Is Group Therapy Right for Me?

 

For many, the idea of group therapy sounds horrifying. How are you supposed to sit with a load of strangers and expose the your struggles and pain? What will they think of me and how on earth is it supposed to help?

Binge eating is usually a secret struggle that comes with so much self-blame. For this reason many people think individual sessions would be the only way to deal with such a painful problem. In this post I will address some of the most commonly held beliefs and concerns about group therapy. Some of them are myths that need to be dispelled, but others may hold a grain of truth.

group therapy binge eating

#1. I don’t know what to expect.

Whilst the group is made up of unique individuals, every group also develops a group personality, which looks very different from group to group. However, there is always an overarching agreement to respect each other’s experience and give each other space to speak. My role as the therapist is to ensure the group remains a safe place to explore what’s going on for you and the other members. Generally binge eating groups tend to be very kind places. The structure of the session may vary, but it usually it begins with the group statement (a few paragraphs read out that reminds us why we are there) and a ‘check-in’ where each member can say a few words about how they are and they might say what they want from the group today,(but it’s totally ok if you don’t know what you want from the session!).

#2.  People will judge me.

Yes. Yes they will. Every opinion or choice we make is a judgment. When we listen to others speak, we are trying to put what they are saying into some kind of context that makes sense to us. This means drawing on our own beliefs and experience to discern what is being communicated. Sometimes what we say won’t make sense to others, it might jar with something inside of them. Likewise, our interpretation of their situation will differ from their understanding. It’s ok. This is not something we need to be fearful of; this difference can be embraced and used to bring about change. When we continue to view our problem in the same way over and over, that’s when we get stuck. Hearing other people’s response to our situation, when done respectfully, can be exactly what facilitates the change we desperately want.

#3. My problem/struggle/situation is so unique, no-one will understand.

Your struggle may not be as unique as you think. There are no new problems out there. When we are circling the drain it may feel as though you are utterly alone and no-one else has ever felt the way you do now.

I think this misconception prevents people from reaching out for help with binge eating. The belief is that no one could possibly know what it’s like for us. Often this idea has been reinforced by many past experiences of being misunderstood by others.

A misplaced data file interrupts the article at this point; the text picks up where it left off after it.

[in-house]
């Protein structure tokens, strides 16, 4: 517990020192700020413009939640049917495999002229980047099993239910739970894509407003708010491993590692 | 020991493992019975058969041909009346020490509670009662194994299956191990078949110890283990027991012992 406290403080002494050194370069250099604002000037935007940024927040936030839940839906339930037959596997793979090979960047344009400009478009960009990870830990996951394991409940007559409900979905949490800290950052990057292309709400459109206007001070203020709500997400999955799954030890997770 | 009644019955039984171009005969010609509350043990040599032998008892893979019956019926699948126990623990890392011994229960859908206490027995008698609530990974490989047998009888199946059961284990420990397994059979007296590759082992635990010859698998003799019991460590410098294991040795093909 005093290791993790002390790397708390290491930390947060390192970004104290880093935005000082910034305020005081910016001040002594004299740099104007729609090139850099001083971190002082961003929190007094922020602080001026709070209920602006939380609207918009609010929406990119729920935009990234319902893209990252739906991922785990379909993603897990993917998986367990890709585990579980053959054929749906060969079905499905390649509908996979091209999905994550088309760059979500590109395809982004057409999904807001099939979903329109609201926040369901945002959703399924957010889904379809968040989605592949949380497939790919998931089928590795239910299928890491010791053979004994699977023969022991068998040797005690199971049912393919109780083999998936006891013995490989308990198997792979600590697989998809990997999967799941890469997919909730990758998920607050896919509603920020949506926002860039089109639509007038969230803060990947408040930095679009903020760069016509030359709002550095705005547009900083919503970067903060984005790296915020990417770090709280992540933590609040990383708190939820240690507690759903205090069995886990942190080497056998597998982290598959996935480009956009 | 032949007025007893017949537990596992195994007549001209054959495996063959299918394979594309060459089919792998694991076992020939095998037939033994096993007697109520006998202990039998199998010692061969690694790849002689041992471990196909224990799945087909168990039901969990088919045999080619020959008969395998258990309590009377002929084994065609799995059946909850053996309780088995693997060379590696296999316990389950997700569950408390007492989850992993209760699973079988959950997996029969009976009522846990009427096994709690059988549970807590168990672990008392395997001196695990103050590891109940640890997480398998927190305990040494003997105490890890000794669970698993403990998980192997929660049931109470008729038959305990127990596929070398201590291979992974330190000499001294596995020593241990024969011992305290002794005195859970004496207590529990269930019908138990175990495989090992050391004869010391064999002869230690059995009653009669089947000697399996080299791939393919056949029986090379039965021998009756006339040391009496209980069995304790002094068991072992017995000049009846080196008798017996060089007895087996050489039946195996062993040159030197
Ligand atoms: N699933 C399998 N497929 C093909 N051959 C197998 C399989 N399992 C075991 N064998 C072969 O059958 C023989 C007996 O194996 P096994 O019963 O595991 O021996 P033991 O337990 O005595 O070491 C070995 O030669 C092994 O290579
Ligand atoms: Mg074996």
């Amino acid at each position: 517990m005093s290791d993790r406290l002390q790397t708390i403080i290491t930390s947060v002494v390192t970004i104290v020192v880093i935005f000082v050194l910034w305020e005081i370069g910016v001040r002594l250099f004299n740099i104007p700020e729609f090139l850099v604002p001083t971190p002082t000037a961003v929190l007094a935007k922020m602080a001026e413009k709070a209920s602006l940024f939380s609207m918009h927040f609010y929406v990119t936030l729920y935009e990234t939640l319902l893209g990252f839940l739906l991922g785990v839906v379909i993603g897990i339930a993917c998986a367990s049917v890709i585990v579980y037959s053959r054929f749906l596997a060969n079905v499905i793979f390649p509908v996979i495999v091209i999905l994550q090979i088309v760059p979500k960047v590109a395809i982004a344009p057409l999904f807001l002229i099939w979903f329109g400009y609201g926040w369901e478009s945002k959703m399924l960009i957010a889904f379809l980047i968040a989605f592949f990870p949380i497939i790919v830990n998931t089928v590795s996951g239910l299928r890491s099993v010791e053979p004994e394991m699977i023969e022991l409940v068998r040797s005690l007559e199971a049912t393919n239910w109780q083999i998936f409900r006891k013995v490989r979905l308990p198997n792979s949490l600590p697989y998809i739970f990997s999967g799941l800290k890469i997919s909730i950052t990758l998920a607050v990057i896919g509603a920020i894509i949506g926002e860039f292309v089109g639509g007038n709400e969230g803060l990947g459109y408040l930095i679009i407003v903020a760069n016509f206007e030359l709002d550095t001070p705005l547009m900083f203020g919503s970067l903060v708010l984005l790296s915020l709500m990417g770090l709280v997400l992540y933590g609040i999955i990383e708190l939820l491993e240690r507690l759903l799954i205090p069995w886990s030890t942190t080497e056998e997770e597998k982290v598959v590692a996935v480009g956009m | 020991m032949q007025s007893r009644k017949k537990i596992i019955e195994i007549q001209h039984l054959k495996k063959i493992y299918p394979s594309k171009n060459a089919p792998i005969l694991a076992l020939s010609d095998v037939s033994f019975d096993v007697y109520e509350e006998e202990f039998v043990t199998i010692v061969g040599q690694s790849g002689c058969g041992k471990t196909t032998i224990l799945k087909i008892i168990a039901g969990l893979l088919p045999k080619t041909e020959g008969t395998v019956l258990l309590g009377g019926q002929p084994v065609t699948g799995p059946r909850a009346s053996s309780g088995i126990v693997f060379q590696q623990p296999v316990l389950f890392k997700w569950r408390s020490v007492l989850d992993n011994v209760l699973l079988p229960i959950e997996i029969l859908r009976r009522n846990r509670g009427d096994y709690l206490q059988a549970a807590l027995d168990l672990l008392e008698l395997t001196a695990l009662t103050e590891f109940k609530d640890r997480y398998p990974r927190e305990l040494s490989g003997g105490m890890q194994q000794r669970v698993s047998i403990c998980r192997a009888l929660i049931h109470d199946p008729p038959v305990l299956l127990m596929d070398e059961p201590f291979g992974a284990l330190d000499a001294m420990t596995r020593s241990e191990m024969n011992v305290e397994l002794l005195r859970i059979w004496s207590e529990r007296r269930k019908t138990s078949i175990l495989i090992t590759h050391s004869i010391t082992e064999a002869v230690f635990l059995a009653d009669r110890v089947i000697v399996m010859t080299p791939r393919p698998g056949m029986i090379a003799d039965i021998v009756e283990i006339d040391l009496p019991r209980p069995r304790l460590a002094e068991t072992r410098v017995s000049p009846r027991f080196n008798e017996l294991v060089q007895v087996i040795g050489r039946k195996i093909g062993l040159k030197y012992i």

One of my favourite moments when facilitating groups is when someone is sharing and I see the recognition on the faces of the other members. Heads start nodding and the sharer feels heard in a way they may never have experienced before. This chases away feelings of shame and isolation.

It’s important to add that although your situation may not be unique, you certainly are.

#4. Isn’t individual therapy more effective?

Not necessarily. Group therapy can offer support in ways not achievable through sitting one on one with a therapist.

Group members often connect with each other in a way not possible to replicate with a therapist. They connect through mutual experience. One of the most powerful tools of recovery in 12-step programmes for addictions is the idea of reaching out for help and offering help. When we help others, we help ourselves. If you suffer from binge eating yourself and you give some supportive understanding to another who is also suffering from binge eating, you both benefit.  If you are able to use your own suffering to help another then you bring meaning to your own experience and have managed to draw something positive out of your pain. You get to help and be helped at the same time.

This mutual reciprocity is not possible with a therapist, they are not (hopefully!) going to tell you what a difficult time they are having to give you an opportunity to help them. It just wouldn’t be right. Although individual therapy is great for talking about some of the things you wouldn’t feel comfortable bringing into a group.

So while group therapy can be a nerve wracking experience, the potential benefits are huge. If you fancy giving group therapy a go I run a couple of online groups especially for anyone who is struggling with binge eating.

For more information, click here and carefully read the criteria for joining and then, if you are interested please fill out the contact form and I will be in touch to have a conversation about whether the group is a good option for you.

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